Yes, we are aging. Every day. That’s a simple fact of life. But we’re also living longer than ever before and we have a remarkable opportunity to enjoy our longevity by making good choices and paying attention to the role of healthy cognitive function in our overall ability to live – and age – with vitality, grace and dignity.
Healthy cognitive function means we’re able to retain our ability to think, learn, and remember. We can mentally reason, concentrate, make plans, evaluate and organize information in a variety of ways.
Cognitive health falls along a continuum, from optimal to mild impairment to severe dementia. There’s great variability in how dementia develops and how it progresses. Some people never show early signs and others can show a slow or a rapid decline. Some of the early signs of dementia include forgetfulness that disrupts daily living, inability to plan or solve problems, difficulty performing simple or routine tasks, and time/place confusion.
Genetics, lifestyle, and environmental factors are associated with cognitive function. We are learning through the field of epigenetics that there are evidence based interventions that can help to support your metabolism and offset an increased genetic risk to develop Alzheimer’s disease and many other conditions. In addition to this, we can preserve and even enhance brain health with a few simple lifestyle practices.
Here are some tips for keeping your brain active, healthy and sharp:
Never Stop Learning. Ongoing research shows the brain is able to evolve and learn across the lifespan. The key is to keep those neurons (brain cells) engaged. Actively seek to learn and experience new things. Read a variety of types of books and magazines. Play Sudoku, chess or other games that involve problem solving. Use an iPad. Travel. Learn a new language. Take (or teach) a class. This kind of mental stimulation helps your brain form new memories, strengthens existing memories, and creates new neural connections.
Stay Connected. Involvement with family, friends, and community creates positive emotions that are linked with overall vitality. People who are alone most of the time show sharper declines in cognitive function. If family isn’t nearby, join a club or volunteer.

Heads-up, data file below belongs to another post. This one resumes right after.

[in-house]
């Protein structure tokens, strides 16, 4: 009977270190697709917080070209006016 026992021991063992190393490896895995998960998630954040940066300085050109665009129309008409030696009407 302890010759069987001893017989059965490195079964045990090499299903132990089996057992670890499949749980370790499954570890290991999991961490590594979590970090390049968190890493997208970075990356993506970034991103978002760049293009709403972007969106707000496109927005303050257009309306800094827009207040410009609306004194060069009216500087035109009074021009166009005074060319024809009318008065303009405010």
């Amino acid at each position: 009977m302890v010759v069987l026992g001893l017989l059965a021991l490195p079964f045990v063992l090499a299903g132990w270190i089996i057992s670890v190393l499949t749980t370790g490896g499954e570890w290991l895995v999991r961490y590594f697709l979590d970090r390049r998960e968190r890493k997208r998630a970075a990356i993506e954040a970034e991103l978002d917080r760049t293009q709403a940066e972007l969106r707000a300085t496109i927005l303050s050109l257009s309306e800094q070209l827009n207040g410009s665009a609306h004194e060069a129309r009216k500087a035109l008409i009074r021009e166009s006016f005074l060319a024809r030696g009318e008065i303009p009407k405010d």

Move that Body. Research indicates exercise improves connections among brain cells and may reduce risk for dementia. Aim for 30 minutes of exercise, five days per week unless otherwise advised by your physician.
Protect Your Brain: If you smoke or frequently drink alcohol it’s akin to draining the brain’s natural resources. Smoking interferes with healthy blood circulation, not just in the body but also to the brain. Alcohol impairs communication between neurons and causes long-term changes in brain chemicals involved with memory, emotion, and coordination. Certain prescription medicines (or a combination of medicines) can affect cognition, memory or thinking. If you experience such changes, or notice them in a loved one, talk to your doctor.
And it goes without saying (but it’s always good to be reminded): Eating whole foods and a low intake of sweets are the foundation for optimal brain health.
Remember, dementia is no longer considered a normal and inevitable outcome for an aging brain. We all have opportunities to retain healthy cognitive functioning, allowing us to maintain an independent and active lifestyle.
The Dana Foundation: Gateway to Responsible Information about the Brain. “What is ‘Healthy’ Cognitive Aging?” posted 15 Oct 2013: http://www.dana.org/News/What is_‘Healthy Cognitive_Aging_
National Institute of Aging Online. “Memory & Cognitive Health.” https://www.nia.nih.gov/health/featured/memory-cognitive-health
Also see Brain Health Presentations and Handouts: https://www.nia.nih.gov/health/publication/brain-health-resource
Smith G.E., “Healthy Cognitive Function and Dementia Prevention.” Am Psychol. (2016, May-June). 71:4, 268-275. http://psycnet.apa.org/journals/amp/71/4/268/
Alz.org “10 Early Signs and Symptoms of Alzheimer’s.” http://www.alz.org/10-signs-symptoms-alzheimers-dementia.asp
Lautenschlager, N.T., Cox, K, Cyarto, E.V. “The influence of exercise on brain aging and dementia.” In special edition: Biochimica et Biophysica Acta (BBA) – Molecular Basis of Disease: Imaging Brain Aging and Neurodegenerative Disease (2012, Mar) 1822:3, 474-481. http://dx.doi.org/10.1016/j.bbadis.2011.07.010 http://www.sciencedirect.com/science/article/pii/S0925443911001633
Kirk-Sanchez NJ, et al. “Physical exercise and cognitive performance in the elderly: current perspectives.” Clin Interv Aging (2014) https://www.ncbi.nlm.nih.gov/pmc/articles/PMC3872007/
Alzheimer’s Association. The Healthy Brain Initiative: A national public health road map to maintaining cognitive health. (published with the CDC): https://www.alz.org/national/documents/report_healthybraininitiative.pdf
Healthy Aging and Prevention: Alzheimer’s Disease Research Center at Emory University. http://alzheimers.emory.edu/healthy_aging/index.html